Okanagan astronomer Ken Tapping shared a different way to catch the upcoming Lyrid meteor shower.
“One trick you can try is quite fun. You turn your radio to 102.3 FM when you are driving to work in the morning. There is no radio station there, at least in the Penticton area, and generally you will hear a burst of music that can be a fraction of a second or one time I heard it go for 30 seconds. As the earth curves away the signal is passing around us and 70 to 80 kilometres above it bounces off the meteors ionized trail. It just so happens that this radio station we get bursts of is from California and I only know that because one day I was listening for it and it happened to say you are listening to Sunny 102.3 FM before I lost it, so I Googled it,” said Ken Tapping, who is an astronomer with the National Research Council’s Dominion Radio Astrophysical Observatory. “So, if you aren’t into lying in the grass and looking up the sky, this is another way to count the meteors. Sometimes you have no luck, other times it can be quite fun.”
The oldest known meteor shower, Lyrid, will be falling across the skies mid-April. Tapping said it is not the most “brilliant” but if you are patient you should get a bit of a show.
“Every year at this time there are streams of debris leftover by decay of comets. It leaves a trail of grit behind it. We go through about half a dozen streams in a year, the Perseid shower in August always tends to be the best,” said Tapping. “We go through the stream and it is moving at about 100,000 kilometres per hour, and we are moving fast as well, as they come into the atmosphere and burn up we see these streaks across the sky that are the meteors.”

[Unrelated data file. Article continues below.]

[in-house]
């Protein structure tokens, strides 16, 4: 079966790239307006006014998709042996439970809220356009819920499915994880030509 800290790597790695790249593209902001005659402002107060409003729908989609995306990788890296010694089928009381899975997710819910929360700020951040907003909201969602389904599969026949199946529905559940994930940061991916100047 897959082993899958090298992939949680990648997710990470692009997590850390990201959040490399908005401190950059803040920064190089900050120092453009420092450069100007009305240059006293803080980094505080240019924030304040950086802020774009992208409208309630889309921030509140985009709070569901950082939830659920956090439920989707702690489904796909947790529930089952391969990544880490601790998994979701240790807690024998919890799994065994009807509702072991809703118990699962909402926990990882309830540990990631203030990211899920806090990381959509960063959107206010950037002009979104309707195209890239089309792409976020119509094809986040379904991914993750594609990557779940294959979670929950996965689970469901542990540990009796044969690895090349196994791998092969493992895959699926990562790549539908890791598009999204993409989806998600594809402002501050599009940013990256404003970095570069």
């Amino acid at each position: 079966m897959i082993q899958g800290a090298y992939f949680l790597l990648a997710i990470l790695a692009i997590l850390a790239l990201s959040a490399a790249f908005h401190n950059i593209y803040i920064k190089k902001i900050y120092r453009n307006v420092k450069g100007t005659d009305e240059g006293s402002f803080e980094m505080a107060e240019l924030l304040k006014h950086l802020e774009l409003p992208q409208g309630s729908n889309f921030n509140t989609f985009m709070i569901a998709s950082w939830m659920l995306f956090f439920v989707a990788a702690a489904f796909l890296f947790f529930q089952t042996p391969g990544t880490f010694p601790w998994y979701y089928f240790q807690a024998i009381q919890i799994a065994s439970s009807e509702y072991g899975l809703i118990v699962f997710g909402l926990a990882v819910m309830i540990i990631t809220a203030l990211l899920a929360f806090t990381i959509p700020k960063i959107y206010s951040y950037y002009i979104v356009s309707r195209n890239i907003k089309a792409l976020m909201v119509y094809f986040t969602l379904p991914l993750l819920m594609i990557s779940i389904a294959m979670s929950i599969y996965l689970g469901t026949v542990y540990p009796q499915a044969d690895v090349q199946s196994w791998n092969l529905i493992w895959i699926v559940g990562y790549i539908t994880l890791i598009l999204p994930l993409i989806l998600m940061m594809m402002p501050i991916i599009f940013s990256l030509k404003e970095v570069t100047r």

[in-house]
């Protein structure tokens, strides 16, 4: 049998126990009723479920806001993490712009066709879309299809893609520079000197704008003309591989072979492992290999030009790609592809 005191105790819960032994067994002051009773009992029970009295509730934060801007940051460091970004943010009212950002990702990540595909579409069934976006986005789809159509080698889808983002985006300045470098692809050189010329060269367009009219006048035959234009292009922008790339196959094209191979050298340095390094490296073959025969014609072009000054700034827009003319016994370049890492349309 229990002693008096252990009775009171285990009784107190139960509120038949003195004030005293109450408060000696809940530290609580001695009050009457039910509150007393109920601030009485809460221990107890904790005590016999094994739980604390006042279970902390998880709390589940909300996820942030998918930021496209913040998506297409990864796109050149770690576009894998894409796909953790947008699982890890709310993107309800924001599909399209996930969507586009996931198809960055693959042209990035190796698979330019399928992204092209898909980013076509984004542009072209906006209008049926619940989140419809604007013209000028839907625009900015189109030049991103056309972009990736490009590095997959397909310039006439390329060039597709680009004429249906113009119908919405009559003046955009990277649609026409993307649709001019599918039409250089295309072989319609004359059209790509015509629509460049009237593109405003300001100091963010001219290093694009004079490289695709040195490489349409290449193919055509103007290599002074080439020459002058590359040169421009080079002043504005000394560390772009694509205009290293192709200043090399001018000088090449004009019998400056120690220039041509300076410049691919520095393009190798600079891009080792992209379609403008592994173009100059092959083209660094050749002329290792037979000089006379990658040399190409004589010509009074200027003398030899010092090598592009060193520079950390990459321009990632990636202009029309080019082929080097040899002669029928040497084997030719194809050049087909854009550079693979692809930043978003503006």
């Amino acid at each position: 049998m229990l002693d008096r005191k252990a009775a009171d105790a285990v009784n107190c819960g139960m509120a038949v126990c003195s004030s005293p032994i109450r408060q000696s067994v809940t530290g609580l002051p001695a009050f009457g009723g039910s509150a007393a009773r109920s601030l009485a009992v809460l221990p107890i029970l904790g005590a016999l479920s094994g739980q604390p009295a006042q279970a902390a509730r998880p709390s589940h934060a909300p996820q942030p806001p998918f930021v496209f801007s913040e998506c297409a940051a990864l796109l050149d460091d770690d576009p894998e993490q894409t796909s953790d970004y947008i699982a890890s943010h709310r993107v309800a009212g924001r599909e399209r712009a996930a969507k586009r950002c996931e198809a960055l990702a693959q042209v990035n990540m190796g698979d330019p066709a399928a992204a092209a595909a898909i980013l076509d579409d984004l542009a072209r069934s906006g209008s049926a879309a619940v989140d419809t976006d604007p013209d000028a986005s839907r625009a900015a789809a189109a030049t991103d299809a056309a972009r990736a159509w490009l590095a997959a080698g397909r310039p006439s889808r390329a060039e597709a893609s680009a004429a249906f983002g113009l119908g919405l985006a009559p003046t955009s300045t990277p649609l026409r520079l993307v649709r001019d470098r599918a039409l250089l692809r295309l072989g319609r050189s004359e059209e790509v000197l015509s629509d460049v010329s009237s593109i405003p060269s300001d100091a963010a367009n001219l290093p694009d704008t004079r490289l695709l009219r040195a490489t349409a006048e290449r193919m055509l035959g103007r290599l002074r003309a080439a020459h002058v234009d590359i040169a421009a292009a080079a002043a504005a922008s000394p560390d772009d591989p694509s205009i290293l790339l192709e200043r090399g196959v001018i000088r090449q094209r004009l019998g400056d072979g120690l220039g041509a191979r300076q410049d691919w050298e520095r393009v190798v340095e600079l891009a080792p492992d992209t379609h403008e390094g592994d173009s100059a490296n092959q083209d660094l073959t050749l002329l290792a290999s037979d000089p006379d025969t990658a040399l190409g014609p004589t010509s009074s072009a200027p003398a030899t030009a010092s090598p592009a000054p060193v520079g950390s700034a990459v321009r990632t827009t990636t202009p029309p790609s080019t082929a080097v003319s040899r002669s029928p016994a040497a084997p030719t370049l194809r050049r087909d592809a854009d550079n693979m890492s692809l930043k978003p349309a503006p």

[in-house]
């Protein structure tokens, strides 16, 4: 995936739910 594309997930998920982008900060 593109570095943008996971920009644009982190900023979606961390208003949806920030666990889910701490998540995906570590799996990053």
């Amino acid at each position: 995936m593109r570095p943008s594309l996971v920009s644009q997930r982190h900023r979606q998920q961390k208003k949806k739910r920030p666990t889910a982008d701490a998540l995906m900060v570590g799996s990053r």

While a good meteor shower has 100 to 150 streaks in the sky, the Lyrid will give us about 20. Tapping said the best viewing will be between April 19 to 25 and that people should look into the northeastern sky in the late evening. He added the bright white star, called Vega in the Lyra constellation, is the direction they will be coming from.
“One thing that is really neat, and I have only every had this happen twice while observing meteor showers, is that something might appear as a star and over a couple of seconds it gets really bright, blurry and then vanishes. What you have just seen there is one coming right at you. It can be a bit scary at first,” Tapping said.
While you don’t need binoculars to view the meteor shower, Tapping suggests a comfortable seat, a blanket and a bit of patience.
“Generally things are a bit better in the early hours. As the Earth goes around the sun at say 6 a.m. it is like looking forwards in the windshield and by 6 p.m. you are looking backwards. So think of it as a car, you pick up more bugs on the windscreen when you are driving. You are either looking at the ones overtaking us, which are harder to notice, or charging into them and seeing them better,” he said.
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